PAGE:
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When care leaver Luke Rodgers founded Foster Focus, he set out to disrupt the tokenistic involvement that was damaging the perception of the value of youth participation in re-defining social care service delivery. Having interviewed him previously in Sanctuary Social Work News magazine, we catch up with him again in the April-June 17 edition.

How has Foster Focus evolved over the last 18 months?

Over the last year and a half, I’ve seen a real change in culture and mindset as we prove that youth participation works. Many young people leave care feeling worthless, struggling to see the value of their experiences. When I set up Foster Focus, I was driven by a dream to grow it to a level where other care leavers could use it as a platform to affect change. I am proud to say, with the support of three other care leavers (including Ric Waters, featured on page 14), we now offer four main services; keynote speaking, training masterclasses, cultural change management and foster care recruitment. Collectively, our mission is to ensure young people can see that their experiences have worth.

Last year, our care leaver consultants worked directly with 20 organisations, delivered 120 keynote speeches and masterclasses to over 100,000 delegates, took on 11 major youth participation projects and ran two very successful foster care recruitment campaigns.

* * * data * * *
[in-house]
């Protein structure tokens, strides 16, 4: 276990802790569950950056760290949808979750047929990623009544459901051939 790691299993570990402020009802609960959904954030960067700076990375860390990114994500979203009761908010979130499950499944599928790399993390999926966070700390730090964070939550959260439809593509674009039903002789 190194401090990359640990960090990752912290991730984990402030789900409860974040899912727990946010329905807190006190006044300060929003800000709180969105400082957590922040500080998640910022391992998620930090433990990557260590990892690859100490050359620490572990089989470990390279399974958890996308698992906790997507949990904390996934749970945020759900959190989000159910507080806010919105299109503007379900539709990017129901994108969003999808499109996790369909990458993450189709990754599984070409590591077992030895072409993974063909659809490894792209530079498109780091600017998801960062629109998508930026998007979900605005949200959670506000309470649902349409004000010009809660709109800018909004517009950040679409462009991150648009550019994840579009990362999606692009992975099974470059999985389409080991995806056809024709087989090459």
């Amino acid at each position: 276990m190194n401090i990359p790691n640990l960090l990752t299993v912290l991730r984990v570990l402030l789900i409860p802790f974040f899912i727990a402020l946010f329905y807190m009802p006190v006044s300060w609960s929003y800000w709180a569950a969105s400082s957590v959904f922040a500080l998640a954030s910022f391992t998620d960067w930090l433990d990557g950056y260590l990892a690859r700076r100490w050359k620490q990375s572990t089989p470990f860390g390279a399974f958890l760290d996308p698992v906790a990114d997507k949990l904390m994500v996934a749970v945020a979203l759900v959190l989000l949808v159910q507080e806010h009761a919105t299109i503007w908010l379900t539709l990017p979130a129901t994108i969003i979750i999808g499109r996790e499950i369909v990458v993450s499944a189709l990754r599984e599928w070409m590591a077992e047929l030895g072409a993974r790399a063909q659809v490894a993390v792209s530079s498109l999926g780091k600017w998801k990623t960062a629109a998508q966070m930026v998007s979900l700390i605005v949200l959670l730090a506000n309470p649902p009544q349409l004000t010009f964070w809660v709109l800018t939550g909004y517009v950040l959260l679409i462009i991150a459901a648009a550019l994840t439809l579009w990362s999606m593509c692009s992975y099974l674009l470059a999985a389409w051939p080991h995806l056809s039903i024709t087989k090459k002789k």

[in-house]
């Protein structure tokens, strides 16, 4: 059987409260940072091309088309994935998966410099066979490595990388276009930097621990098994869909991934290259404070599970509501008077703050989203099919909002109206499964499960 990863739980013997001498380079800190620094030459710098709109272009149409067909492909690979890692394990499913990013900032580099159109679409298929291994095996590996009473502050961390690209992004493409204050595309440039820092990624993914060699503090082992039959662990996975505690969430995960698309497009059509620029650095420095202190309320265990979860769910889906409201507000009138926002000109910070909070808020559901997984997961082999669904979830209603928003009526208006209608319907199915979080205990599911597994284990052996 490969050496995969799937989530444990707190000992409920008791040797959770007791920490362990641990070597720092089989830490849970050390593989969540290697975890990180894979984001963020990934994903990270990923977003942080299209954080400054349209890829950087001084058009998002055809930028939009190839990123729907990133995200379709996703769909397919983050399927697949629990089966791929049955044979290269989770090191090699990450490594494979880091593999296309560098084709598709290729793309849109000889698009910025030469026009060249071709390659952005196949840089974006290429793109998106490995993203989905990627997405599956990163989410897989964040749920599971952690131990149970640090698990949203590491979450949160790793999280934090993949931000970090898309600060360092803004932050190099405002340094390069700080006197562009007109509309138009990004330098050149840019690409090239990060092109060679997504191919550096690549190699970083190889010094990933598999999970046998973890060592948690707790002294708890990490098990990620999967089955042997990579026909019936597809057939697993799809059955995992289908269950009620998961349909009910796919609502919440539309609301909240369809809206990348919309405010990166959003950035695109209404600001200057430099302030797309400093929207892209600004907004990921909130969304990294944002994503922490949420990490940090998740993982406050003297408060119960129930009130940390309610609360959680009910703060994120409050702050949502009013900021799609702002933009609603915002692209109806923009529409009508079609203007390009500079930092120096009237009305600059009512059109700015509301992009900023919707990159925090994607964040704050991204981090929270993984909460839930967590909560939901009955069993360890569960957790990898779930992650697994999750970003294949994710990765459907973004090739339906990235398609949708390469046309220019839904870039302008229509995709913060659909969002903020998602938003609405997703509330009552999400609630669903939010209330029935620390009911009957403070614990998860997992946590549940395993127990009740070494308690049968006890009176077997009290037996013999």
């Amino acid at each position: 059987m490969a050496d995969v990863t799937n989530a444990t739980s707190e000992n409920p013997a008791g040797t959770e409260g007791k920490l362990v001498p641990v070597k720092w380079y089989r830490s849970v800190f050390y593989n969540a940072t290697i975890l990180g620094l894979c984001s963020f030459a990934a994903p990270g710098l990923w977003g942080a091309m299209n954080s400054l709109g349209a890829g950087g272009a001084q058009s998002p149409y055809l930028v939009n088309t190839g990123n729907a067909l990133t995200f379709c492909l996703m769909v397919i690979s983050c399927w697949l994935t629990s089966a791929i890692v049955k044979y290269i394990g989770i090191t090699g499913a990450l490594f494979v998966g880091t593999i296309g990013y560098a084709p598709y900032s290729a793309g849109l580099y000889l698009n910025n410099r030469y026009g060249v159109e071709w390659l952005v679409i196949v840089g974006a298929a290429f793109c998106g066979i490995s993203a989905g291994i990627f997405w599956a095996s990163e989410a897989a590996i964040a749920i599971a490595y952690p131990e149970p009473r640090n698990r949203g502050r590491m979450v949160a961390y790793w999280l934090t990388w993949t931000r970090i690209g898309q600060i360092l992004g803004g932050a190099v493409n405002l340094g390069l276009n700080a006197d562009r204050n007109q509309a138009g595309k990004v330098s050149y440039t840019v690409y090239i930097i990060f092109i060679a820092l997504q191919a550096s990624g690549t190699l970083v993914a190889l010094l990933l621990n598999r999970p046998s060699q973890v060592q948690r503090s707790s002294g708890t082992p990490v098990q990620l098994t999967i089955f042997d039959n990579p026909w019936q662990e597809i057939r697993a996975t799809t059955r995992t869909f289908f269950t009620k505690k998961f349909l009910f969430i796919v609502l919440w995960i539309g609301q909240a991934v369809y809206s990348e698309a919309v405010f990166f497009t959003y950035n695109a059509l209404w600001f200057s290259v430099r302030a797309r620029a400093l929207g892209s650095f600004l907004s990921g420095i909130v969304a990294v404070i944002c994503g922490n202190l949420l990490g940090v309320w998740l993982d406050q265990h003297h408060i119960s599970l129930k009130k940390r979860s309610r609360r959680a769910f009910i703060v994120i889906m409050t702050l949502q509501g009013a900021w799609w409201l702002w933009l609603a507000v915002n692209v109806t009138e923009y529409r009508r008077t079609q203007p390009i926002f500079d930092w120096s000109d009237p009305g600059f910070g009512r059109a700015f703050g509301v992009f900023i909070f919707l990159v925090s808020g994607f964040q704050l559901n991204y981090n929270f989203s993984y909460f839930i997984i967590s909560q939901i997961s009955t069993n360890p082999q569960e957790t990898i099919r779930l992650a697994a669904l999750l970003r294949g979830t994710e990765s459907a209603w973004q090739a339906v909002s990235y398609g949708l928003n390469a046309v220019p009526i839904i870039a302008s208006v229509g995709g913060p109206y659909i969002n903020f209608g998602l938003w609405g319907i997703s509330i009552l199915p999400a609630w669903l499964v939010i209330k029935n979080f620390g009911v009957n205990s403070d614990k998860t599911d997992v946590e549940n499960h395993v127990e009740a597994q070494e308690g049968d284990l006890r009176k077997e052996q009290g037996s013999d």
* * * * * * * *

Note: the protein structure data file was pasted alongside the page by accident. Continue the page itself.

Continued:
What’s different about Foster Focus?

I believe we have created a very intelligent, professional and unique service with a genuine and authentic culture that people warm to. We are care leavers who have our own experiences and have turned around altruistically to change services, demonstrating to people that outcomes are possible.

Before we start, each project has to answer two questions; firstly, can it make a measurable social impact and secondly, can it save or generate finance to ensure the work is sustainable and scalable. If either of those questions can’t be answered, we won’t take on the project. This is the heart and mind of Foster Focus.

Is there more of an appetite for youth participation?

Quite often, Children in Care Councils are created with a pre-set agenda where young people are asked for their input in a monthly or bi-monthly meeting. This type of involvement only engages a small number of people and as a result, the outcome of these groups provides very little change. We found that approaching young people and asking them what things they think need to change works best. Many councils we have worked with embrace participation.

To find out more about Foster Focus’ works and the organisations Foster Focus is working with, turn to pages 12-14 in the latest issue of Sanctuary Social Work News magazine.
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